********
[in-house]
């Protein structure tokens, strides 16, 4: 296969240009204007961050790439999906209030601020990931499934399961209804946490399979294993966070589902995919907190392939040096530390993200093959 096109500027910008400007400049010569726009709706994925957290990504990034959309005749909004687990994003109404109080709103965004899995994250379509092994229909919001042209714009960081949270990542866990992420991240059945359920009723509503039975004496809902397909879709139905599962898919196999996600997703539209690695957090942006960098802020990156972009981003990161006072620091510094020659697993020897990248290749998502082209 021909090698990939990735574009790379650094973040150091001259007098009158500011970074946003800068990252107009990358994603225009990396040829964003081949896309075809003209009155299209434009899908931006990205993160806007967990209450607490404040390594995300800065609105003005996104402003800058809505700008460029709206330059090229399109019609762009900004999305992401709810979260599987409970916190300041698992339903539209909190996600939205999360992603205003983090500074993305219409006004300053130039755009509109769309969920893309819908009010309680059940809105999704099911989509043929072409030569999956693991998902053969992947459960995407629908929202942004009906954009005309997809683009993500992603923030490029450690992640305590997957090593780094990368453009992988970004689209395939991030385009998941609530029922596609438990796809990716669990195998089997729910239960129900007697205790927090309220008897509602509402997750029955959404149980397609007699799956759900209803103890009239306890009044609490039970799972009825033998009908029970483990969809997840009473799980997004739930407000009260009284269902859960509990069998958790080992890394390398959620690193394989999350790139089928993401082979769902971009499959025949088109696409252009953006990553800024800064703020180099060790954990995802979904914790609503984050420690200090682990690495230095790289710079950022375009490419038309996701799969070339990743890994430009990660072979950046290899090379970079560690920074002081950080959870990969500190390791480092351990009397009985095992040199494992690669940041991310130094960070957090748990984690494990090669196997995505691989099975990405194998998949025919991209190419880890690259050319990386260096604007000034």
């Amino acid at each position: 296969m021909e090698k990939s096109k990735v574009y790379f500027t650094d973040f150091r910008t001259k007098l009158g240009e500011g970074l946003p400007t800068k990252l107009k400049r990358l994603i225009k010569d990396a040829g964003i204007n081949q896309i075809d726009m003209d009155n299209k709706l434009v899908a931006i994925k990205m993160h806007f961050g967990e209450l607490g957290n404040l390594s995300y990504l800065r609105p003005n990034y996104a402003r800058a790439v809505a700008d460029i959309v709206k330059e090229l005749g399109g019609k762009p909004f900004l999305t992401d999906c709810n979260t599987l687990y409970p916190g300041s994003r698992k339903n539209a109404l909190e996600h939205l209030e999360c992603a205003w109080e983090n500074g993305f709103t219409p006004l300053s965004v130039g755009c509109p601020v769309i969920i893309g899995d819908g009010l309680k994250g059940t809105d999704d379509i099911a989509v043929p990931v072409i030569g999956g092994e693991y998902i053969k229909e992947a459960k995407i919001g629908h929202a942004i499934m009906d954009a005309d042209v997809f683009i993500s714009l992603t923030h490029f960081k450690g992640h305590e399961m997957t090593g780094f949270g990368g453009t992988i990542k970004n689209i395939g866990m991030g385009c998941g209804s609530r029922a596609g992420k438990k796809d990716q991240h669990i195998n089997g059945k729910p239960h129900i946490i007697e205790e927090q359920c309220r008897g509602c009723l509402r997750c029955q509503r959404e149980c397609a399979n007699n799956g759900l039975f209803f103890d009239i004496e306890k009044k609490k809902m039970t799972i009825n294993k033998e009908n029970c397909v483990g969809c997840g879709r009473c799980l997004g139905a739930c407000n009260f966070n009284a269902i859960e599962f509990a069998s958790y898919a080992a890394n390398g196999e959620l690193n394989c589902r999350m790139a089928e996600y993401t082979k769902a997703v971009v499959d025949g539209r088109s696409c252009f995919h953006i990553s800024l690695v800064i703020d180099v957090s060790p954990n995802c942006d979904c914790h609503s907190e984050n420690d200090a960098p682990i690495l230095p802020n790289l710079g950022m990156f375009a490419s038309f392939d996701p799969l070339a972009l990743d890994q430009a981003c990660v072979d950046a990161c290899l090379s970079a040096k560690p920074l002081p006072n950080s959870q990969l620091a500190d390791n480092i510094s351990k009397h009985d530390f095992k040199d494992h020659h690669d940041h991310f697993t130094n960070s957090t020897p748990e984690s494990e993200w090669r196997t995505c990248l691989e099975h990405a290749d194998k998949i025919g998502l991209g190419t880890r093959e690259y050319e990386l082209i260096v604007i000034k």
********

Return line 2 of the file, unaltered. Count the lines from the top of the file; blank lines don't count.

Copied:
């Protein structure tokens, strides 16, 4: 296969240009204007961050790439999906209030601020990931499934399961209804946490399979294993966070589902995919907190392939040096530390993200093959 096109500027910008400007400049010569726009709706994925957290990504990034959309005749909004687990994003109404109080709103965004899995994250379509092994229909919001042209714009960081949270990542866990992420991240059945359920009723509503039975004496809902397909879709139905599962898919196999996600997703539209690695957090942006960098802020990156972009981003990161006072620091510094020659697993020897990248290749998502082209 021909090698990939990735574009790379650094973040150091001259007098009158500011970074946003800068990252107009990358994603225009990396040829964003081949896309075809003209009155299209434009899908931006990205993160806007967990209450607490404040390594995300800065609105003005996104402003800058809505700008460029709206330059090229399109019609762009900004999305992401709810979260599987409970916190300041698992339903539209909190996600939205999360992603205003983090500074993305219409006004300053130039755009509109769309969920893309819908009010309680059940809105999704099911989509043929072409030569999956693991998902053969992947459960995407629908929202942004009906954009005309997809683009993500992603923030490029450690992640305590997957090593780094990368453009992988970004689209395939991030385009998941609530029922596609438990796809990716669990195998089997729910239960129900007697205790927090309220008897509602509402997750029955959404149980397609007699799956759900209803103890009239306890009044609490039970799972009825033998009908029970483990969809997840009473799980997004739930407000009260009284269902859960509990069998958790080992890394390398959620690193394989999350790139089928993401082979769902971009499959025949088109696409252009953006990553800024800064703020180099060790954990995802979904914790609503984050420690200090682990690495230095790289710079950022375009490419038309996701799969070339990743890994430009990660072979950046290899090379970079560690920074002081950080959870990969500190390791480092351990009397009985095992040199494992690669940041991310130094960070957090748990984690494990090669196997995505691989099975990405194998998949025919991209190419880890690259050319990386260096604007000034």